Costa Checa has seen a willingness from companies to prioritize inclusion and diversity through changes in practices, such as waiving the requirement for all developer hires to have a five-year university degree.

Others are working to build the right environment in-house, to have the right mentoring program, and to create an environment that is inclusive for women too, especially in situations where teams have been all-male.

“We are working with companies like Accenture in Chile to make sure that they grow as an example of inclusion and diversity or Scotiabank in Peru that are willing to go out of their way to look for a diverse pipeline and to provide the right structure within the company so that they can grow.”

Mariana Costa ChecaShe believes that industry has a huge role to play in incentivizing inclusion and diversity. “We can have a number of organizations getting more women ready to start a career in tech, but it will be up to the companies they join whether they can grow in that career, and if they have the right environment to become leaders in the companies that they join, and therefore in the sector.”

Costa Checa adds, though, that it is still a minority of players and is not yet top of mind in every major company. The companies that she sees prioritizing this, tend to be those that have a presence in other places like the US, where this change is already being seen.

One of the most important reasons for including women in the tech sector, from Costa Checa’s perspective, is to give them the opportunity of designing or building our future and doing that in a sector that is still relatively early stage, so that when that growth happens, it is in a way that is inclusive and that creates opportunities for more people.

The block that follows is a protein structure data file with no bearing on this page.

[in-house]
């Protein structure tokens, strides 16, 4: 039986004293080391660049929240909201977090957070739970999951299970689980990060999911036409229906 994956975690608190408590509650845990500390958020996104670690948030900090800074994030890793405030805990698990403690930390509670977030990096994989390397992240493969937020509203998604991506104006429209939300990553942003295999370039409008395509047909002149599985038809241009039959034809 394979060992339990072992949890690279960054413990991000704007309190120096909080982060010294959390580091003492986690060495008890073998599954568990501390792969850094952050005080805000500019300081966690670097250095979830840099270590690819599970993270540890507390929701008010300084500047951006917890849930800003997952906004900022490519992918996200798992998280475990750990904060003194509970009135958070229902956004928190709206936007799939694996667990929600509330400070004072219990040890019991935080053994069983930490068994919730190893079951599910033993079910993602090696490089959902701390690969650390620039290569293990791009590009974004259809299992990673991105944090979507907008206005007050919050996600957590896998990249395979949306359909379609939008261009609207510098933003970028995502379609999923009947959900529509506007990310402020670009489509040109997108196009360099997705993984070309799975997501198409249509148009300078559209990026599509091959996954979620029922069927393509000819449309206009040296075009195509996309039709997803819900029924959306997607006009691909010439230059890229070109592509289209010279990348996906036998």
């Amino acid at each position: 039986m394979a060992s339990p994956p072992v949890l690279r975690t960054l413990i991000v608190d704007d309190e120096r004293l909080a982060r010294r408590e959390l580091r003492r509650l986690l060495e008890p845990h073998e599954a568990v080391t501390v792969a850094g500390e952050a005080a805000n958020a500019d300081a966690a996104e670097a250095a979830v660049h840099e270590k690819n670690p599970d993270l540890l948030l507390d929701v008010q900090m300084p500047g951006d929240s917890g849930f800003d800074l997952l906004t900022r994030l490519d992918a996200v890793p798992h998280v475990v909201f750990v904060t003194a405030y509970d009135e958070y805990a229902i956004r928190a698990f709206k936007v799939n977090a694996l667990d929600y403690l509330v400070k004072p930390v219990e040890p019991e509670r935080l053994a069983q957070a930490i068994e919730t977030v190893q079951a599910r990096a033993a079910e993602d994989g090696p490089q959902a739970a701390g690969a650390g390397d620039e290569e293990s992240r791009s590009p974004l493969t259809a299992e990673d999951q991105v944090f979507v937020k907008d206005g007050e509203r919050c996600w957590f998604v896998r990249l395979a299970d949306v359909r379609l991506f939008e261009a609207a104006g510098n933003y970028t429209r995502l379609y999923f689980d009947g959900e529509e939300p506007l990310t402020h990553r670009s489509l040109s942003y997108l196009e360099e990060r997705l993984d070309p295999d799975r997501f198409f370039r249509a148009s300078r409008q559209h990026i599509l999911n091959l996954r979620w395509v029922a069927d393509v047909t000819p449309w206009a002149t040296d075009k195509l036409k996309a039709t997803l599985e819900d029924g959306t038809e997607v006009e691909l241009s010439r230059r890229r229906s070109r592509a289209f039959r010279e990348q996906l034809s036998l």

Intellisys’ workshops and initiatives at schools focus on encouraging women to enter the tech sector


For Heredia-Corcino, bringing more women in to the field is vital. “We bring the diversity; we bring the creativity. We are not saying that men can’t do it, but women think differently, they bring more options, they are organised,” she says, adding most of her teams prefer female project managers.

She says a culture change is quite often needed to ensure that the environment is welcoming for women. Heredia-Corcino cites the example of a female developer who told her that whenever she has an idea about how to approach something it is usually dismissed, until other options have failed. Changing that kind of corporate culture where women’s ideas are not valued in the same way as men’s takes time and commitment.

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“What we need now is making the work around diversity and inclusion in tech a real commitment from companies. What we need to get there is more data to show the size of the problem and to show the benefits of addressing the problem. We are thinking of launching some kind of diversity index in the space. What we are trying to draft is how do we build communities of practice within leading organizations so they can sit down and publicly share their commitments, their challenges, their working plans to build a more diverse and inclusive tech team, and put this in the public agenda,” says Costa Checa.

Seeing other women in developer roles is important to inspiring the next generation of female tech talent

Bianca Wright

Nearshore Americas Contributing Editor Bianca Wright has been published in a variety of magazines and online publications in the UK, the US and South Africa, including Global Telecoms Business,, SA Computer Magazine, M-Business,, Business Start-ups, Cosmopolitan and ComputorEdge. She holds a MPhil degree in Journalism from the University of Stellenbosch and a DPhil in Media Studies from Nelson Mandela Metropolitan University.